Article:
Do you have anything you’re embarrassed about, but rarely have to face? For me, it’s money.
I’m not terrible with money, but I’m not good with it either. I am payed a perfectly reasonable salary that I should have already turned into great wealth, but I have not. I’ve spent some time thinking about the root of this issue.
There is one other relevant fact, which is likely the key: I have managed many millions of dollars at work and have done so very well.1 I also enjoy reading and learning about finance, economics, etc., so it’s not willful ignorance. I think the problem is that I have no detachment when I manage my own money.
So, in my first attempt3 to fix myself, I am on a personal spending freeze. I will do the hard work first, before spending money. I will form and demonstrate a new habit4 before spending money to make it easier.5 Starting tomorrow,6 I won’t buy my lovely bride stuff on a whim.
I need to fix this money thing, and it’s time to get started. I know I’ll make some mistakes, but that’s okay. They’ll just be datapoints in my self-improvement experiment. I’m gonna get better.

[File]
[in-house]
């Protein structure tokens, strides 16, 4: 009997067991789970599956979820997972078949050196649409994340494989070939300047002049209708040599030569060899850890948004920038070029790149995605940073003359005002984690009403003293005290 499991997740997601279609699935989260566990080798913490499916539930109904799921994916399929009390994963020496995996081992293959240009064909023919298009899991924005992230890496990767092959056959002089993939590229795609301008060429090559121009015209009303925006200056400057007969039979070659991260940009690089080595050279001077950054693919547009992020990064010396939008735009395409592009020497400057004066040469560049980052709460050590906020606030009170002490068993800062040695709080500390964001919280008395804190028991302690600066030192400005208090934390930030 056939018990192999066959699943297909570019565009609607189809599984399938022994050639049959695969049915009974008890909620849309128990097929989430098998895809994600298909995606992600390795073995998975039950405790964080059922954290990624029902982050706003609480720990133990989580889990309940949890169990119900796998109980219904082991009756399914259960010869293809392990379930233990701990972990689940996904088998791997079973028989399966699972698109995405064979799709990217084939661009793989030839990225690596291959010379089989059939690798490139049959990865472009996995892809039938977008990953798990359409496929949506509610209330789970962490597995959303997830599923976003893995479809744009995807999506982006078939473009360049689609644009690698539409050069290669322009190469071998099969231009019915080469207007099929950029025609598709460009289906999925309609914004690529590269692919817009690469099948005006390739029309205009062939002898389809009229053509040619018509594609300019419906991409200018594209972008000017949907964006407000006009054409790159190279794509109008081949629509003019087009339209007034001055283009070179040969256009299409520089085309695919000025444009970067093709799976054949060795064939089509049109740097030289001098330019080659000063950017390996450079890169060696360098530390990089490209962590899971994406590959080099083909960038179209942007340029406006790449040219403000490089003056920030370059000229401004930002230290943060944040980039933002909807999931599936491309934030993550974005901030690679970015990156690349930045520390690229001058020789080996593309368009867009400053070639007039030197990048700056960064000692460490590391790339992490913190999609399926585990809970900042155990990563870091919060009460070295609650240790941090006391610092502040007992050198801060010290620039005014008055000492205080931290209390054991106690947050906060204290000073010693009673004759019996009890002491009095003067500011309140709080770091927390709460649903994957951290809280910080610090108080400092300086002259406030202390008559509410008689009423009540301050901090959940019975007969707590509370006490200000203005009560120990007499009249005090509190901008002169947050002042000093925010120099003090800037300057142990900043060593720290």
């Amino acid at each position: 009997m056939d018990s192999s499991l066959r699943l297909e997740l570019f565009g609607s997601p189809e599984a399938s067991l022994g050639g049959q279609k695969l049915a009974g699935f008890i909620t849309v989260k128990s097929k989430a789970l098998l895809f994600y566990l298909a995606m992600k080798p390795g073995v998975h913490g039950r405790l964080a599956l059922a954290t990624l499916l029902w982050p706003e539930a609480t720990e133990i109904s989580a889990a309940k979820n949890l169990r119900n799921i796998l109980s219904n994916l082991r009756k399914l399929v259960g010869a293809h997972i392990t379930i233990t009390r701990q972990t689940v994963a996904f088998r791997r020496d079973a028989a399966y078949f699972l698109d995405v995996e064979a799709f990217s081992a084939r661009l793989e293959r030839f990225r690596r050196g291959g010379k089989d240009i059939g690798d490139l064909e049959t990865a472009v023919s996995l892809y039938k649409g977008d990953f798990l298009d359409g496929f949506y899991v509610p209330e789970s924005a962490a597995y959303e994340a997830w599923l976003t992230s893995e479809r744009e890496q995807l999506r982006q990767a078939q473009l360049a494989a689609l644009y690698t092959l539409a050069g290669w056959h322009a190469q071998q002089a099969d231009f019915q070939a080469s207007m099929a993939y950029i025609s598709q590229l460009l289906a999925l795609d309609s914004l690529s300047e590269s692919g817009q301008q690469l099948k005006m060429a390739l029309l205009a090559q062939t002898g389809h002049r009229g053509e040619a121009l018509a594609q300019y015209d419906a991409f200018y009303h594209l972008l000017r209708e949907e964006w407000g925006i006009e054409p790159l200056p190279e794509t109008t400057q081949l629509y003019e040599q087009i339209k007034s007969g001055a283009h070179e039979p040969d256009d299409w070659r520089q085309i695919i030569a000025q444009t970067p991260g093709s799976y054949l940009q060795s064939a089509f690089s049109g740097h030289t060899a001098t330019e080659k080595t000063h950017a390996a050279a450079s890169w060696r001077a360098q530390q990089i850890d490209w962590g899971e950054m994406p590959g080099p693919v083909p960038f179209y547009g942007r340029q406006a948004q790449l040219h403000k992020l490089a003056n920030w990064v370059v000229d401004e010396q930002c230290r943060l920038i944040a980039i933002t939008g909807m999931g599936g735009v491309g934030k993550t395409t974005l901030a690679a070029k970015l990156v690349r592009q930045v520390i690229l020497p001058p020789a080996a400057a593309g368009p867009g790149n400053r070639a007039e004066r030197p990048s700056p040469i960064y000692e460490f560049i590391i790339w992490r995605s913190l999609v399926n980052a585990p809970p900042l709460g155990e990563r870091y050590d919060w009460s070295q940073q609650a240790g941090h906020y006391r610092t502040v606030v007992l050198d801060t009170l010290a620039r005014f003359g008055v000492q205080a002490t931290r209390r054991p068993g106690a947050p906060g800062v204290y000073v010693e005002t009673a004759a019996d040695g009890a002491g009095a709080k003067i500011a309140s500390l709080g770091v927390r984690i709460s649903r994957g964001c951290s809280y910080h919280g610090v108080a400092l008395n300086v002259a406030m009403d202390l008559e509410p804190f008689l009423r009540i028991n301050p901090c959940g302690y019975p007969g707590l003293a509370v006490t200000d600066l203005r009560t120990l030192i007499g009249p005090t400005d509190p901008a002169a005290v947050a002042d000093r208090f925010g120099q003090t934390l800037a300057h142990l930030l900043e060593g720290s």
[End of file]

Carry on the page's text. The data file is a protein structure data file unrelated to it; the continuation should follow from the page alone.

Insert here, “if I do say so myself” and other assorted false modesty. ↩︎
She’s not materialistic, but I find great joy in buying her anniversary antique rings from estate sales (she’s a classy broad) and stretching our “budget” (the quotes reflect the level of my budgeting abilities) to put her in a house I know she’ll love. ↩︎
Okay, you got me. This isn’t the first attempt. ↩︎
It can take anywhere between 2 and 8 months to truly create a habit. ↩︎
For example, I have enough home gym equipment for the basics (i.e. everything I need), but I’m not going to buy the cool stuff I want (previously thinking it would make me more apt to get after it) until I demonstrate the habit of beginning each day with a workout. ↩︎
I already screwed up today by buying my wife a nice travel mug she’s had her eye on. ↩︎